The precedent that was set in the case also sought to regulate the political class that can easily manipulate the public for their own benefits. The political class may easily be interested in benefiting from the decisions they make without bearing responsibility. This is why they Congress may pass laws that can hinder certain rights so that they can benefit but with the precedent, the Congress would never be able to do the same.

The president also has executive powers that allow them to make statutes (Janda, 2014). However, the presidential political powers are limited by the case because they can never make decisions that are against the rights of the citizens. The case made the politicians more responsible when making any decisions. They can never lie when making laws since the public will always evaluate the laws and ensure that they are not recognized if they violate any rights.

The case law that was created in this case did not in any way attempt to make it difficult for the Congress and the executive to provide security, which is an important responsibility. The message that is sent to these institutions is that they can come up with laws and executive orders that are meant to improve the security of the people (Janda, 2014). However, such laws and executive orders should not in any way go against the provisions of the constitution. Violating the constitution at any point can create a culture where the future political leaders may tend to violate the constitution.

The more responsible legislation is achievable and as executive orders are made or laws passed, there should be proper research to ensure that the results of such laws is a common good for the majority in the society. The future implications of the decisions are also important issues that have to be considered.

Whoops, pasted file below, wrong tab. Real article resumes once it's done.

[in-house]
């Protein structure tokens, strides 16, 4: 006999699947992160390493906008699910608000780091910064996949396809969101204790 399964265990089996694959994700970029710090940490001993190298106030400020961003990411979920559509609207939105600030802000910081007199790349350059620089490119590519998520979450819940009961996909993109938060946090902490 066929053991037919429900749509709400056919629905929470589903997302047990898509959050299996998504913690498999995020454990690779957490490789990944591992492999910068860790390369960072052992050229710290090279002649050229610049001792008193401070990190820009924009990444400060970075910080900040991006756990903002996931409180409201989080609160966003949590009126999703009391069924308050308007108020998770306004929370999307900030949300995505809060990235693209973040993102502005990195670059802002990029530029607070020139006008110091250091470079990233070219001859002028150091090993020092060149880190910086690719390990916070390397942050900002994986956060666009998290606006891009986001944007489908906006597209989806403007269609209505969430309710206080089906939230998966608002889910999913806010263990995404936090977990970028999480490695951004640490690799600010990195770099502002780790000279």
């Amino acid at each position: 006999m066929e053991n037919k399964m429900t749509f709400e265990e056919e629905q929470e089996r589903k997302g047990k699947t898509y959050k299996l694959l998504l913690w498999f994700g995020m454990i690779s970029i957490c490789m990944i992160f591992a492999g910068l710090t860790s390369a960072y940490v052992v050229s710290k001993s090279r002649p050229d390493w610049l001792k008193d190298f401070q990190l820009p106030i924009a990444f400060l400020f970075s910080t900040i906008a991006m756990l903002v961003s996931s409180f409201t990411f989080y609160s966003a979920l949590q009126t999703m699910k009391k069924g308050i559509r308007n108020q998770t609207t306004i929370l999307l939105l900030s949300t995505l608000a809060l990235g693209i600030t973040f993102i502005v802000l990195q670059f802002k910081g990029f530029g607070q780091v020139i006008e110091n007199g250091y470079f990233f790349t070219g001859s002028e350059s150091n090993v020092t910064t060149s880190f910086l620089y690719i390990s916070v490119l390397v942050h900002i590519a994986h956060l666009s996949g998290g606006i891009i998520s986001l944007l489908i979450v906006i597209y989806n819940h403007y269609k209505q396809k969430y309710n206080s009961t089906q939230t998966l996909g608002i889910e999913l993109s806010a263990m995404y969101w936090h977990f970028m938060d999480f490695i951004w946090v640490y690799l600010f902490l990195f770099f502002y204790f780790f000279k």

Based on the analysis, it can be seen that the case "New York Times Co. Vs United States" was very important for the US citizens. It protected their freedom of the press and for the first time emphasized more on the provisions of the constitution as opposed to the political powers that are given to the politicians. It formed the foundation for the protecting of the rights of the people by proving that bill of rights is absolute. It protected the US democratic right which requires that people have access to information since they can use the information in making decisions that influence their voting rights.

It also emphasizes the importance of being serious when making laws and executive orders. The new laws and executive orders should never intend to create loopholes in the society that can be utilized by the politicians for their own personal benefits. The case proved that the political powers are not limited, and the constitution will always protect the people even if irresponsible leaders come to power.

References

Bardes, B. A., Shelley, M. C., & Schmidt, S. W. (2009). American government and politics today: The essentials. Belmont, Calif: Wadsworth.

Janda, K., Berry, J. M., Goldman, J., & Schildkraut, D. J. (2014). The challenge of democracy: American government in global politics. Boston, MA: Wadsworth.

Lewis, A. (2010). Freedom for the Thought That We Hate: A Biography of the First Amendment. New York: Perseus Books Group.

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New York Times V. United States. (2019, Jun 06). Retrieved from https://speedypaper.net/essays/new-york-times-v-united-states